If cats are not provided a stimulating and exciting environment, behavioral and psychological issues can arise.  Unlike in European countries, where cats spend the majority of their time outdoors, most Americans keep their cats strictly indoors.  It has thus been noted that American cats suffer more from anxiety and stress related issues.  Since one of the top reasons given for surrendering cats to shelters is behavior problems, it is important to provide sufficient stimulation for indoor cats.

Catios (outdoor cat enclosures) provide a nice balance of indoor and outdoor living without the risk.  But if you don’t have yard space or are renting, a permanent structure in the backyard or even your balcony may not be possible.  If you have calm cats who are not shredders, the SansBug provides a cost-effective way to provide some secure outside time, supervised of course.  You can keep their toys, food, water, bed and litter box in it for hours of fun “outdoors.” Unlike other pop-up tents made specifically for cats, the SansBug has a solid floor so it also blocks out bugs.

The SansBug would also work great to contain cats indoors when you’re renovating your home or to prevent them spraying or scratching the hotel room when traveling.  Hotels can charge a lot of money for that.  It would especially come in handy for breeders when they travel to cat shows.  When you’re at a cat show, your cats must have had their nails trimmed as the judges won’t let a cat scratch them so the SansBug would hold up since the cat won’t have sharp claws to tear the netting.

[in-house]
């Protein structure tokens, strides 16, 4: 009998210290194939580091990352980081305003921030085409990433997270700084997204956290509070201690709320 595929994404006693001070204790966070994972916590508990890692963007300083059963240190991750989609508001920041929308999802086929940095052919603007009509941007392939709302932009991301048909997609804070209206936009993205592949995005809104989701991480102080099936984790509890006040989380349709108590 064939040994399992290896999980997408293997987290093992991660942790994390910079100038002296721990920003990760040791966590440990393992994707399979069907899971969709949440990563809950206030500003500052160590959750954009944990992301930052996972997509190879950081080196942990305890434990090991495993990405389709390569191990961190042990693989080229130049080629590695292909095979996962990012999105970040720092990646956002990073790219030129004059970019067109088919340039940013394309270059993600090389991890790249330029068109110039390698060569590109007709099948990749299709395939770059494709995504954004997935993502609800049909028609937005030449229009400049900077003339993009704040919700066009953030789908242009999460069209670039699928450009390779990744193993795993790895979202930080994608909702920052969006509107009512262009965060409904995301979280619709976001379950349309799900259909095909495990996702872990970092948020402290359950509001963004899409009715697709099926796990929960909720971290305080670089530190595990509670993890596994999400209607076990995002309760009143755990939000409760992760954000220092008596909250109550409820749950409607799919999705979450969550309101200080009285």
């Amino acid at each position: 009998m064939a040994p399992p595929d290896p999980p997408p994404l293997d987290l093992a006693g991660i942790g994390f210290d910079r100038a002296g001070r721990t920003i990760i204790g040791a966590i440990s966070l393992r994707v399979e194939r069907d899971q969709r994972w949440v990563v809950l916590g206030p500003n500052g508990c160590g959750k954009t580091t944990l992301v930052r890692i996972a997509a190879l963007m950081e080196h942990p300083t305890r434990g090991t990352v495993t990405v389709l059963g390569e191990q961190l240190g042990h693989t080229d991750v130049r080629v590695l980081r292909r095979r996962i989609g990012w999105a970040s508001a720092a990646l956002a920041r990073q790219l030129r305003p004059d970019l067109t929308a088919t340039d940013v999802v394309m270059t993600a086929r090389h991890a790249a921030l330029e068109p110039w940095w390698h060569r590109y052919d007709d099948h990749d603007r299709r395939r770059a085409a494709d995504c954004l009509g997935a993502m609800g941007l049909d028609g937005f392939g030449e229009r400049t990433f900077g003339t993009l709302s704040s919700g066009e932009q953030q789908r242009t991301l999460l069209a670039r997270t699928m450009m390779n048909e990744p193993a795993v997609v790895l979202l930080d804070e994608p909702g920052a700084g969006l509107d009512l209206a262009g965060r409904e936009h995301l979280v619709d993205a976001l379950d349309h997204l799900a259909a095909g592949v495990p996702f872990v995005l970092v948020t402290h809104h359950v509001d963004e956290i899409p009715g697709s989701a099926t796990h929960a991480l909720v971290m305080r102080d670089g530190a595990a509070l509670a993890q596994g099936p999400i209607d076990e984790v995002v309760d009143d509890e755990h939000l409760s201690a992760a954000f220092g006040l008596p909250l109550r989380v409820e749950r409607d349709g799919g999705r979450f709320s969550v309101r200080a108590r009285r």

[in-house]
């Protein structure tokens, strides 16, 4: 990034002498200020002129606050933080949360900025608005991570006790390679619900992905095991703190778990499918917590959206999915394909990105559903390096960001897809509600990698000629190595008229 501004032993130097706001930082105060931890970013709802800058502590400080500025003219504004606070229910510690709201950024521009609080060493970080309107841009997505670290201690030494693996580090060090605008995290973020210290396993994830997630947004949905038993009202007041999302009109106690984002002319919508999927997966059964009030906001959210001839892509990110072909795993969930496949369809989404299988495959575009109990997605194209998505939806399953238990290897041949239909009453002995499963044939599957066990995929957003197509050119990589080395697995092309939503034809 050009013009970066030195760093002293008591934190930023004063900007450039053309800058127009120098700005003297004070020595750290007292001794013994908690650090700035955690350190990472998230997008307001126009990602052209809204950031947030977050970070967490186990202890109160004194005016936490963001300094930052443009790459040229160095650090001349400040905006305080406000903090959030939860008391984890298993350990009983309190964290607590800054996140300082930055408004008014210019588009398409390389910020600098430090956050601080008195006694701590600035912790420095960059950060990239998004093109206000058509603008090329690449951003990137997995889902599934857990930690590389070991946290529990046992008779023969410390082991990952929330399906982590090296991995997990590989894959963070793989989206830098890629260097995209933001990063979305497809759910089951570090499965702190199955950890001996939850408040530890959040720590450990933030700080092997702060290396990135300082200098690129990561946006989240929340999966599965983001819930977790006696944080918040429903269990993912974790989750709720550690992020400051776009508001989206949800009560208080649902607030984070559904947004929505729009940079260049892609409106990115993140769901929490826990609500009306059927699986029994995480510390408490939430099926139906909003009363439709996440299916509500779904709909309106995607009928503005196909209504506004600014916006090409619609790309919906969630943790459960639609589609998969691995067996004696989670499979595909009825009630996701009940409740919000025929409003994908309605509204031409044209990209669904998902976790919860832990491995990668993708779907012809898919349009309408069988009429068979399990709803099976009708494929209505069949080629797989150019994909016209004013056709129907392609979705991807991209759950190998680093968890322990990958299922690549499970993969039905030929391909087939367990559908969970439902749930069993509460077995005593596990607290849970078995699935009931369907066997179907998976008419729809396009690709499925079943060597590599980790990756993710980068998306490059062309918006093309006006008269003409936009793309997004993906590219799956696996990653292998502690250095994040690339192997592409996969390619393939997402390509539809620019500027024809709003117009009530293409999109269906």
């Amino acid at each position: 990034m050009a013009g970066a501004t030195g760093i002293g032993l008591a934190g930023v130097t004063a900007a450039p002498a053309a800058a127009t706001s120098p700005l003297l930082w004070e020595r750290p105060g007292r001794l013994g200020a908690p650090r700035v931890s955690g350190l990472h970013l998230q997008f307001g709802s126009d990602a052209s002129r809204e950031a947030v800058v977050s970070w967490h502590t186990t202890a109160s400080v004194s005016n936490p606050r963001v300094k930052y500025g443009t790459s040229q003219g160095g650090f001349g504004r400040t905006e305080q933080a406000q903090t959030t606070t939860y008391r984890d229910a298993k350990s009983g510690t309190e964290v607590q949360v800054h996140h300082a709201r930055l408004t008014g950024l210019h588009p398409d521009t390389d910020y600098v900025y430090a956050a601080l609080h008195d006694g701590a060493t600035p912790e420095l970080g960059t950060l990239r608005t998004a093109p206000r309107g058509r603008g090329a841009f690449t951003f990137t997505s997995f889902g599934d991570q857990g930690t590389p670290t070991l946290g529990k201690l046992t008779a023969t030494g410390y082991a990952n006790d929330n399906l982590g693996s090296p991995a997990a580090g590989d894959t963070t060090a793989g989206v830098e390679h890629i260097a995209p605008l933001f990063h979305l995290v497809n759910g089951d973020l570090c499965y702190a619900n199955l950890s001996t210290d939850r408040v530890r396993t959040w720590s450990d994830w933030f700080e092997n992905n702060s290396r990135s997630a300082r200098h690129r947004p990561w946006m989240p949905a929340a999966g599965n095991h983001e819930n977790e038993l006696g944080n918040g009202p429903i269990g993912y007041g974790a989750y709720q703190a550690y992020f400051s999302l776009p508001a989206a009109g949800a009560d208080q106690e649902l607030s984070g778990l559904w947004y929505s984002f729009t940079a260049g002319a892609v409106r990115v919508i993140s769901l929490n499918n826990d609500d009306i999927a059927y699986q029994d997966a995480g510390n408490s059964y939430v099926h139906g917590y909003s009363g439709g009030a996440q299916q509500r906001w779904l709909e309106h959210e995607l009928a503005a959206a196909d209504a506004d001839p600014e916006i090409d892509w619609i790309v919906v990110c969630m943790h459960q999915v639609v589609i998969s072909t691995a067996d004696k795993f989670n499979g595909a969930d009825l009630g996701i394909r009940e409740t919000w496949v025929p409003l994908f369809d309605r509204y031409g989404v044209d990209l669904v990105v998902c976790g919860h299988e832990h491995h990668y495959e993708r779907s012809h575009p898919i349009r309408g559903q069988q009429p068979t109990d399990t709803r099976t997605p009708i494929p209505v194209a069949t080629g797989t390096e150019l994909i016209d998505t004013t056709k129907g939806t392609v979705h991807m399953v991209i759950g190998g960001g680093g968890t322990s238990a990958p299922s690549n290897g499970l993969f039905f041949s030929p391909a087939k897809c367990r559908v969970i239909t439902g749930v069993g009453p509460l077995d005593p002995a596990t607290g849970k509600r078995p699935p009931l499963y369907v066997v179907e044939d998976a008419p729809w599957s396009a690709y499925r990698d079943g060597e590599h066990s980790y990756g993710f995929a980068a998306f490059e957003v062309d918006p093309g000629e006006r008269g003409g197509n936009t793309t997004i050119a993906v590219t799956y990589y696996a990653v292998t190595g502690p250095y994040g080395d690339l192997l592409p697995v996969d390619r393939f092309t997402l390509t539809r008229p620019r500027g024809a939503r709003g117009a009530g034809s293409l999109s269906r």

Kate Benjamin, cat style expert, prefers the SansBug as an alternative to the clunky, finger-pinching cage to prevent her cats from running all over her studio which has lots of hiding places when she has to bring them in to work.  You can see a couple of her kitties hard at work testing out their new fort!

Don’t be surprised when one of your kitties immediately takes over the SansBug as soon as you pop it open!  The SansBug is tall enough for a small cat tree and gives the kitties lots of light and visibility so you can place it by a window.  The waterproof tarp floor is also very easy to clean.  If need be, you can just take the net outside and hose it down.

It also works very well to contain litters of kittens.  Mary has been using the SansBug for a while now for kitten containment and it’s working out great for her:

Racing on the Big Muddy

kayak tent

How many of us are ready to take a week off work to paddle down the Missouri River?  Not your typical Huckleberry Finn float trip, but paddling from one end of Missouri to the other in America’s longest continuous river race which has to be completed within 88 hours (about 3 1/2 days) across 340 miles of water, heat and bugs!

You’ll start at Kansas city from where Lewis and Clark plunged into unknown territory and snake your way back towards St. Louis while dodging river traffic, parked barges, buoys, wing dams, bridge piers and 15 lb fish that fly out of the water into your canoe/kayak and if they hit you, can cause dislocated shoulders and concussions, all the while making sure you’re eating, staying hydrated (and ummm…. finding ways to relieve yourself) and avoiding sunburn.